One of the best parts of teaching a retail class is that I never have a shortage of current news articles to use for examples and discussions.
Recently The Telegraph published an article concerning Walgreen Co.’s purchase of a stake in European retailer Alliance Boots (see “Walgreen to spend $6.7 billion on stake in health and beauty retailer Alliance Boots” by Harry Wallop.) Several great applications of this article come to mind (such as discussing it while covering international expansion, or using it while covering the retail life cycle.) But if you want to get creative, it can also be used in a discussion of retail math.
In an earlier post, I mentioned the three buckets and discussed how each one represents a category of retail math formulas. The buckets are: volume, profit, and asset efficiency. Each bucket is an area of financial performance retailers must constantly monitor. They are also the three areas management and merchandising will look to when needing to improve their performance.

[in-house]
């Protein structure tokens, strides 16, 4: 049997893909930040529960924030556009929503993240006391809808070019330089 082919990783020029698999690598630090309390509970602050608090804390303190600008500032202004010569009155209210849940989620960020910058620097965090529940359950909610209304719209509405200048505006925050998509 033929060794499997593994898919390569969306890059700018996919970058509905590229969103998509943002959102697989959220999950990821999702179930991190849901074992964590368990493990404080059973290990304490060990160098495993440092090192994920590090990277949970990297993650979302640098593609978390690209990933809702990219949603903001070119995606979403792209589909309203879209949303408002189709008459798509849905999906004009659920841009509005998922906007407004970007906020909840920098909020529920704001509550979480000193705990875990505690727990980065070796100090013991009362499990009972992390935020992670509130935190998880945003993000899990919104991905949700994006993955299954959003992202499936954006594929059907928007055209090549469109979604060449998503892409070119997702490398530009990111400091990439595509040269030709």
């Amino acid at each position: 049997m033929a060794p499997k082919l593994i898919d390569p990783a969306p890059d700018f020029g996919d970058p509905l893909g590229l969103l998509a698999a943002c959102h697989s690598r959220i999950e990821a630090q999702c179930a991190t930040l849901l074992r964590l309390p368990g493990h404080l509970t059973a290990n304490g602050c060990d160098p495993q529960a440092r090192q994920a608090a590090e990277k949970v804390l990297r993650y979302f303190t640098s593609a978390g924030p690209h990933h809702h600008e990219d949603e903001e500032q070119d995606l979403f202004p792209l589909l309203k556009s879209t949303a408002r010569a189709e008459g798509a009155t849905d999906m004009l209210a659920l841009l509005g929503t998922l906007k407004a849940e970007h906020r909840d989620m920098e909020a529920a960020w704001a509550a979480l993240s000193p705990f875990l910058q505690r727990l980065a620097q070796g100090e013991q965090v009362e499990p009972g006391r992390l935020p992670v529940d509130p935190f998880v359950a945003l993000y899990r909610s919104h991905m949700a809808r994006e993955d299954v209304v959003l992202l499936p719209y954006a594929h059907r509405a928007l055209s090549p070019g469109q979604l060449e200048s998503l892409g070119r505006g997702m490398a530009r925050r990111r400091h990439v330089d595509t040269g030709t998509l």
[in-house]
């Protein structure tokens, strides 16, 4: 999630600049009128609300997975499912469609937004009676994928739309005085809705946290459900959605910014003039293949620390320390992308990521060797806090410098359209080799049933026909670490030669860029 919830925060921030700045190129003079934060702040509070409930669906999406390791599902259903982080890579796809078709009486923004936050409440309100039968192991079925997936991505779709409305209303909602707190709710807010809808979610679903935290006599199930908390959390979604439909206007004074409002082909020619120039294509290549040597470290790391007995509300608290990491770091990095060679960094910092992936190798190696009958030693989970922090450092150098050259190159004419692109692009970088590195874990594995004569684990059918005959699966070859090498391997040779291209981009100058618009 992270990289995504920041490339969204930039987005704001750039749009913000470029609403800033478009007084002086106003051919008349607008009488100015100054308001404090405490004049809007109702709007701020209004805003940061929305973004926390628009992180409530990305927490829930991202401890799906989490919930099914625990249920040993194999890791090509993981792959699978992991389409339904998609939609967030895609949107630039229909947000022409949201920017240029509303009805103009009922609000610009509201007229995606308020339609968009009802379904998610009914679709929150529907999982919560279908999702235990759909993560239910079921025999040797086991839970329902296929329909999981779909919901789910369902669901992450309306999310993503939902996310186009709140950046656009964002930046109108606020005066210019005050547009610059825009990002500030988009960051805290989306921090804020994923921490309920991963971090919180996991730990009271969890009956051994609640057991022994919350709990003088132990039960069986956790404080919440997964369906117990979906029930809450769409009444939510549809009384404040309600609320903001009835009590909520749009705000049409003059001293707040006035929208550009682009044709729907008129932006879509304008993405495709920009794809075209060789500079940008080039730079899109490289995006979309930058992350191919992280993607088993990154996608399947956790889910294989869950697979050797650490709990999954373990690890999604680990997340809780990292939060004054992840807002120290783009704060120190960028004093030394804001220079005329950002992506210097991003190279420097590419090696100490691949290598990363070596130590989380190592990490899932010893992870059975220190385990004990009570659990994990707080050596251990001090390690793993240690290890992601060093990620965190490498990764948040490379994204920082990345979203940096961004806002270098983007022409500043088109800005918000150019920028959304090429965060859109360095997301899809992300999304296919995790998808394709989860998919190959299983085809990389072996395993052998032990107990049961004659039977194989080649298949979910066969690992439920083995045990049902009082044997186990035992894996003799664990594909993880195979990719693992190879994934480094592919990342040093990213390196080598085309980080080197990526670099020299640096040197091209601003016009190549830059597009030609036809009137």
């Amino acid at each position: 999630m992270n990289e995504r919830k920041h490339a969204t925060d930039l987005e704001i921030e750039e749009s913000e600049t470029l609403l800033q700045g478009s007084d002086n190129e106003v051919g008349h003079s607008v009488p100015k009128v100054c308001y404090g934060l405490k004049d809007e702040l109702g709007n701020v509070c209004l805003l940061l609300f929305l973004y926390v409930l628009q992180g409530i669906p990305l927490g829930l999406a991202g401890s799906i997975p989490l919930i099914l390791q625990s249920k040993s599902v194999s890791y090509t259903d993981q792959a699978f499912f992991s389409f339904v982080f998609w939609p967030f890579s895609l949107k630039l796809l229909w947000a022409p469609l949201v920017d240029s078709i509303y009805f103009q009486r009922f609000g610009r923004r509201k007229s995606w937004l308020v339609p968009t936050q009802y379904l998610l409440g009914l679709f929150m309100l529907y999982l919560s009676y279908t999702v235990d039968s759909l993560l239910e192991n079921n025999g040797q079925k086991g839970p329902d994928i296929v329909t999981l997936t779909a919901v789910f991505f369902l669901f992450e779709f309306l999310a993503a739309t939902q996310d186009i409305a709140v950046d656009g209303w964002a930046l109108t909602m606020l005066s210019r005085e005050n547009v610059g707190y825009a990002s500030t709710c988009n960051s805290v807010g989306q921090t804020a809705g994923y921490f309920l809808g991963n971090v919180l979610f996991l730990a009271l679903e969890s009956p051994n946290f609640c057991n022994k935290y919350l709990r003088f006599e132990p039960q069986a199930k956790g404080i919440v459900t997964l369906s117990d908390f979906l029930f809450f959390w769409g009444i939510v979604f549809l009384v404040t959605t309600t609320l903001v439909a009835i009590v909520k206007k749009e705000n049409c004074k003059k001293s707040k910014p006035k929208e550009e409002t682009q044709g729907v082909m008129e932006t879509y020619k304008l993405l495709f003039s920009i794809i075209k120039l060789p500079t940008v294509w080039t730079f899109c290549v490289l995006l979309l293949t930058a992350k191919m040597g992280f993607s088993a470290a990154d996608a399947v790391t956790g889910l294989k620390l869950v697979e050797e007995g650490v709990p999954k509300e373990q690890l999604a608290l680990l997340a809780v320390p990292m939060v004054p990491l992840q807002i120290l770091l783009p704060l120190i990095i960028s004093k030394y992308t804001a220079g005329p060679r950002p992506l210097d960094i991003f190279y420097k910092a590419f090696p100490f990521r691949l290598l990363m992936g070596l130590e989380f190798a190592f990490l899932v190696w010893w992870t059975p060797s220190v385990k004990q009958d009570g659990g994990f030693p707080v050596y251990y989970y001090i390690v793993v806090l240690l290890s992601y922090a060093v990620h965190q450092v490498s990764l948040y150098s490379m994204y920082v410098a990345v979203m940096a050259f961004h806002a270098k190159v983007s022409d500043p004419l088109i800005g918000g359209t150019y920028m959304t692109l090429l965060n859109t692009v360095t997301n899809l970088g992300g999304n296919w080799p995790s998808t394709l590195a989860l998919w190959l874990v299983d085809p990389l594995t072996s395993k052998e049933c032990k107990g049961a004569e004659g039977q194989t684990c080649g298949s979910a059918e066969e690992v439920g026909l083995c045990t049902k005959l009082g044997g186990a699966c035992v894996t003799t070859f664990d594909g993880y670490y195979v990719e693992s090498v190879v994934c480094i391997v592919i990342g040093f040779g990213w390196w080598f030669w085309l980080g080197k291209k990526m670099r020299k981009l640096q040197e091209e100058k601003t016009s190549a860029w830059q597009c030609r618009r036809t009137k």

When assigning an article like this one, I ask students to use the three buckets to determine how this move might affect Walgreen’s performance in the next 12 months.
The great part of this particular story is that there are multiple points for students to consider and comment on. For example, the expansion into a foreign market will increase Walgreen’s overall sales and therefore their volume in the short term. Other considerations could include how the addition of private label Alliance Boots products into Walgreen’s U.S. stores could affect their profit bucket, and what this very large investment could do to asset efficiency.
I’ll probably use this as an assigned reading this Fall, and then follow it up with a class discussion. It should be a lot of fun since there are several viewpoints to be argued concerning the financial impacts of this move by Walgreens.